First, I should start at the beginning because there are some things to remember for next time.  The roller set came with a recipe that called for 7/8 a cup of egg.  Who the hell thought of that number?  So I guessed.  

One goose egg plus one duck egg looked about right.

You're "supposed to" use 00 flour for pasta making.  I think because it has a lower gluten content?  Well, we live in the middle of nowhere and I wasn't going to order it on-line.  Does anyone order food from Amazon?  It's irrational but the idea of doing so creeps me out a bit.  King Arthur would have to do.  It was a splurge considering our flour usually comes from Aldi's.  I sifted it before measuring.

The dough this made was so, so dry I didn't think there was anyway in creation that it was going to be edible.  But I let it rest and then sent it through the rollers.

Yep, those are cloth diapers.  Never used.  You're welcome, all who dine at my house.  The cloths were floured and the pasta sheets were floured as they were stacked.  I think there were 8 total.

Note to self: go ahead and cut these sheets into the *size you want your finished noodle to be*.  Duh.  When the spaghetti was being cut I found myself trying to wrap the loooooong, tiny noodles around my arm as they came out of the machine.


I dusted them with flour several times while they dried and fluffed the little nests.  Besides what you see here there were quite a few noodles on the floor.  I think the recipe stated that it made 1 1/2 lbs.  The ones that we didn't use that night are stored in the refrigerator.

I took them over to my dad's and made a simple shrimp pasta for dinner.  The noodles cooked in about 3 or 4 minutes.  Everyone loved them, they had the best chewy texture and made the store-bought seem plastic-y and rubbery in comparison.

It's fun to mess around with home made pasta but it can take a long time when you're making it by hand (all afternoon for me).  I think this cut it down to about 45 minutes from cracking the eggs to clean-up.  This gift was really a game-changer for our household.  Like baking your own bread, fresh noodles are really a step up (nutrition and flavor-wise) for the family table.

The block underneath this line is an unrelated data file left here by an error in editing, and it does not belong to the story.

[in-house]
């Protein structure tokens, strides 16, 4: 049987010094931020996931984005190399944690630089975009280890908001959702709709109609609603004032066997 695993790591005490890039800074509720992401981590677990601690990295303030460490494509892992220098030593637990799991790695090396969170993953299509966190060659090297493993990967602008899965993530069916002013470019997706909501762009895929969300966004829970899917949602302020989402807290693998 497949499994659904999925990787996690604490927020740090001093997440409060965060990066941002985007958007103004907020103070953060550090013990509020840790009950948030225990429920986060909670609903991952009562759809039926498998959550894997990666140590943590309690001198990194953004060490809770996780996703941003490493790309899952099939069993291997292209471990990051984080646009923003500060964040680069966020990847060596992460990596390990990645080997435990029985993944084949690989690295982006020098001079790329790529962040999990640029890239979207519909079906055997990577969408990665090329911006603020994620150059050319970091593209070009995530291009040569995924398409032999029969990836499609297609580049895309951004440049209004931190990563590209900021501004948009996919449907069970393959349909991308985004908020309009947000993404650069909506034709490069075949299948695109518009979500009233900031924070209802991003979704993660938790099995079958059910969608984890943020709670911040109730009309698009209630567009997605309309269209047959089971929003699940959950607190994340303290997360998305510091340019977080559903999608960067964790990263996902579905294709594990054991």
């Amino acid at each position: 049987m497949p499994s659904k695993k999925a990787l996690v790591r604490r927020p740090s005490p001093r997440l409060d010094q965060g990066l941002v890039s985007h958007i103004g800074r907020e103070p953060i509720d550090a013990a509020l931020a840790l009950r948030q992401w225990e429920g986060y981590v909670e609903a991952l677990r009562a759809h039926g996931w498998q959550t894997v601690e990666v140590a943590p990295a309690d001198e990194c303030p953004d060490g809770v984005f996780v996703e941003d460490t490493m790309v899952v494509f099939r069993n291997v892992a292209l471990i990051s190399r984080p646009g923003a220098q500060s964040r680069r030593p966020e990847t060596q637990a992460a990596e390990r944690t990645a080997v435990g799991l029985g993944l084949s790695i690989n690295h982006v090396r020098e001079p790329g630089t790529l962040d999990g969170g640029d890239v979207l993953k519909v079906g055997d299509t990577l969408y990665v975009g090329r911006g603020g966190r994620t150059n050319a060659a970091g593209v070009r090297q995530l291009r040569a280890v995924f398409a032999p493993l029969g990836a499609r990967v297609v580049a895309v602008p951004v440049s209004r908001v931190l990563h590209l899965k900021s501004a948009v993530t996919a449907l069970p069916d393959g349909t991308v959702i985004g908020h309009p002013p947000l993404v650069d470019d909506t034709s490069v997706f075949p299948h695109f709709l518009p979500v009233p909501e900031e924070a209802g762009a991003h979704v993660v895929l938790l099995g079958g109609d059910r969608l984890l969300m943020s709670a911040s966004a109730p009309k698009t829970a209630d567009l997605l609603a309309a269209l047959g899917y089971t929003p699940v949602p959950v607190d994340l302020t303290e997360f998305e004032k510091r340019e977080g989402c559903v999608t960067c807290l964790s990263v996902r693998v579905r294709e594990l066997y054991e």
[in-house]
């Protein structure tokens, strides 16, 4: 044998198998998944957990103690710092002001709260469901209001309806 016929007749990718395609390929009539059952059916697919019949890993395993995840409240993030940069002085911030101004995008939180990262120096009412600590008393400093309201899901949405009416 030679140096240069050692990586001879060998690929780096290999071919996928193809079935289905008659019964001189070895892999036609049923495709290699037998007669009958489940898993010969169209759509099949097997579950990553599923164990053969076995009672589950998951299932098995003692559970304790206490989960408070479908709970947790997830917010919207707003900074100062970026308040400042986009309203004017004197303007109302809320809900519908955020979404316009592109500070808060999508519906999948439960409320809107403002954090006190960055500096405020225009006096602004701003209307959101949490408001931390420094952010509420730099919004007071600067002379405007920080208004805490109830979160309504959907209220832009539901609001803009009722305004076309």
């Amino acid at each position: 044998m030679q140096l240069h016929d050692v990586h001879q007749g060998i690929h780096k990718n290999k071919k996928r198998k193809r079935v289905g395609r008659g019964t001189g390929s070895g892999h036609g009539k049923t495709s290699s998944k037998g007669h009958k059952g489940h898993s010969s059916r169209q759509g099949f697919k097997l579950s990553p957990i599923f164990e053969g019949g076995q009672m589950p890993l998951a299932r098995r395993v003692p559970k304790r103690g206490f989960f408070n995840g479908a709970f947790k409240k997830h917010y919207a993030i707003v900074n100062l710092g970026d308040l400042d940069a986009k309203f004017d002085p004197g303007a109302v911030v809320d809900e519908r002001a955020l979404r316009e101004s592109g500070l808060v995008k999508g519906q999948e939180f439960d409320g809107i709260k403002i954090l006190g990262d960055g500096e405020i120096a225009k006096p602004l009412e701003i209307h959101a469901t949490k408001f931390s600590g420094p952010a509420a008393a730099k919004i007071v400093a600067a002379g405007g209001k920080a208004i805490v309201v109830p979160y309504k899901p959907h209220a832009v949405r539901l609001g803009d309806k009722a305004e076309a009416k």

I'm not going to be making noodles daily but I can see it being done once a week. This seems like a tremendously handy way to "put up" eggs when we have a glut of them as well.  The ducks lay an egg every single day in season and the geese each lay an egg every other day so they add up quickly.

Thursday, February 15, 2018

Planting potatoes

It's about 50 degrees so we grabbed our shovels and planted potatoes today. This little bucket had been sitting in the basement and all of the potatoes had sprouted.  Besides the redskins on top all of the potatoes were really tiny. They include some Yukon Golds and a bunch of fingerlings. We planted a patch to the left of the garlic and another one to the right of the parsley. 

To heck with proper spacing, planting depth, blah blah. We just dug holes, chucked them in and stomped the wet dirt back in place. This kid is long overdue for a pair of proper muck boots.

The potatoes may rot before spring or they may grow. Either way, they weren't going to last in the house and we had a great, muddy time of it.

Tuesday, February 13, 2018

So much to talk about

So much to talk about but not a lot to say lately.  It's funny that the most important things aren't the ones I'm racing here to share.
 Let's start with the easy stuff. The geese have started to lay eggs this week along with one of the ducks. 

Today's haul: 2 goose eggs, a duck egg and 4 chicken eggs.  The quail haven't started to lay, probably because they know I'm planning to locally barter some of their fertile eggs for Welsh Harlequin eggs.

The geese are mostly "Who cares?" when I gather these.  Goose eggs are huge.  My father gifted me an amazing pasta attachment set for my Kitchen Aid mixer for Christmas and I'm thinking that the goose eggs are going to be made into noodles.  Possibly a couple of salt cured egg yolks which I didn't even know was a thing but apparently is popular in Spain.  The yolks are preserved to the texture of hard cheese and then grated over dishes like pastas and salads.